Last year, I wrote about the 50th anniversary edition of Peter Drucker’s classic The Effective Executive. While it is deservedly considered to be one of his greatest books, it does not always provide hands-on advice on what executives must do to become effective.
Following up on my earlier posts about Peter Drucker quotes to energize your work week (and beyond), this new post concentrates on quotes covering a 50-year period on topics that will never lose their importance:
In a world where more people are or will be participating in some form of the Gig Economy, it can seem like everyone is spending more time selling and marketing to everyone else. However, few are prepared for how to build consistent credibility and confidence, confront fear and dread, and believably present our ideas to others, whether individuals, groups, or audiences.
There are many differences between marketing a book, and, for instance, an automobile. But perhaps the biggest is that books have an author (or authors) who must be active in marketing not just a physical or digital representation of their work, but a part of their very being as an individual.
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This can lead to ambivalence among authors about the personal tasks in marketing, yet some considered it more doable after the intensive two-day Berrett-Koehler 2018 Marketing Workshop, held July 19-20 in Arlington, Va. The event was open to both BK authors and prospective authors.
“Achievement is addictive.” – Management: Revised Edition, 2008
“The beacons of productivity and innovation must be our guideposts.” – The Ecological Vision, 1993
“Finally there is one continuing theme, from my earliest to my latest book: the freedom, the dignity, the status of the person in modern society, the role and function of organization as instrument of human achievement, human growth and human fulfillment, and the need of the individual for both, society and community.” – The Ecological Vision, 1993
“Success always obsoletes the very behavior that achieved it.” – Management: Tasks, Responsibilities, Practices, 1974
“To get at the new and better, you have to throw out the old, outworn, obsolete, no longer productive, as well as the mistakes, failure and misdirections of effort of the past.” – Managing for the Future, 1992
“If you want to diagram my work, in the center is writing, then comes consulting, then comes teaching.
“The fact is that each writer creates his precursors. His work modifies our conception of the past, as it will modify the future.” – Jorge Luis Borges, Kafka and His Precursors, 1951, in Selected Non-Fictions, page 365; 2000, translated by Eliot Weinberger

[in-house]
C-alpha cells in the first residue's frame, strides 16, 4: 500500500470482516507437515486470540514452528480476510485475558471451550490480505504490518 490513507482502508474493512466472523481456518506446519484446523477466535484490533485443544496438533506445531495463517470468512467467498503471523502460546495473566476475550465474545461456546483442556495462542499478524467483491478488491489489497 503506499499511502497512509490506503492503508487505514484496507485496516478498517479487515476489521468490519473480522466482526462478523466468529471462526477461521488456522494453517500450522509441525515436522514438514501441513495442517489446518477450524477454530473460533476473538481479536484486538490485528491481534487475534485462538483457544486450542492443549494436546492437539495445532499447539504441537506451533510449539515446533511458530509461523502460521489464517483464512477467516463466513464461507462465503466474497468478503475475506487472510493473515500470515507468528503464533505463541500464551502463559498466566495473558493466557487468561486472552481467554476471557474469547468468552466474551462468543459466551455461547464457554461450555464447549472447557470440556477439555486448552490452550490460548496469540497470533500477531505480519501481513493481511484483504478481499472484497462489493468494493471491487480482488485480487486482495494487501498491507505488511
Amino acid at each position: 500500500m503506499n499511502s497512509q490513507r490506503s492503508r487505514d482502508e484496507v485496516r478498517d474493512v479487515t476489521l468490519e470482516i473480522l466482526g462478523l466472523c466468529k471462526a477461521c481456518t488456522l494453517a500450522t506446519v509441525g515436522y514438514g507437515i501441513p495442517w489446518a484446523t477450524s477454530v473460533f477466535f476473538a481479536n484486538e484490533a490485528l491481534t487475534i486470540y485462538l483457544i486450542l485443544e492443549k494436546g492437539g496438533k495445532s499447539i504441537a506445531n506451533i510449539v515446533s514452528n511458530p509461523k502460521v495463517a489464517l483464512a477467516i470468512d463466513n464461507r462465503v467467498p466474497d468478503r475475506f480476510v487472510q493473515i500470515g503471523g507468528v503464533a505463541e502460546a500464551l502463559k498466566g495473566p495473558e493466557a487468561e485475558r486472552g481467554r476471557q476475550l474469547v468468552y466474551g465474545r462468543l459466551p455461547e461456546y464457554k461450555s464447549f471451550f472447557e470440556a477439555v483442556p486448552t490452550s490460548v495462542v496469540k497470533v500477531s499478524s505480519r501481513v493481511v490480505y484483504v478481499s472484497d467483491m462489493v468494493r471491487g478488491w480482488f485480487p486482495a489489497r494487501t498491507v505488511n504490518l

August 24 will mark the 119th anniversary of the birth of the Argentine author Jorge Luis Borges. As with last year and in some previous years, I like to honor his life with a post that ideally captures his spirit in some way. This year I call attention to 19 books, all published long after his 1986 death; many containing new translations, added introductions by important writers, or new artwork:
Two lesser-known, but important people associated with Peter Drucker, John E. Flaherty and Tony Bonaparte, passed away in recent years. Flaherty died in 2016, and like Drucker, lived to be 95. Bonaparte died in 2014 at the age of 76.
Everyone is looking for an edge in today’s uncertain economy. Perhaps a somewhat counterintuitive guide to thriving in this era is Michael Nesmith, who has been a part of pop culture for more than 50 years, since his mid-1960s days as a member of The Monkees. These thoughts are prompted by his book Infinite Tuesday: An Autobiographical Riff, released last year in hardback and recently in paperback.
The book (only partly about his experience in The Monkees) is a candid look at a varied life, one in which he owns up to often being his own worst enemy. His honesty about his personal and professional shortcomings and what he has attempted to learn from them is admirable and not something many authors would easily admit.
There are few real-life stories as inspirational as the unfolding saga of the iconic British rock guitarist Wilko Johnson, who first became known in the ‘70s pub rock band Dr. Feelgood. On July 12th, he turned 71, which not that long ago did not seem like a viable possibility. In early 2013 it was announced that Wilko had terminal cancer, and supposedly had under a year to live.
To broadly recap the Wilko-related output since his initial diagnosis:
January 2013: Johnson announces that he has terminal pancreatic cancer, and that he will forego treatment.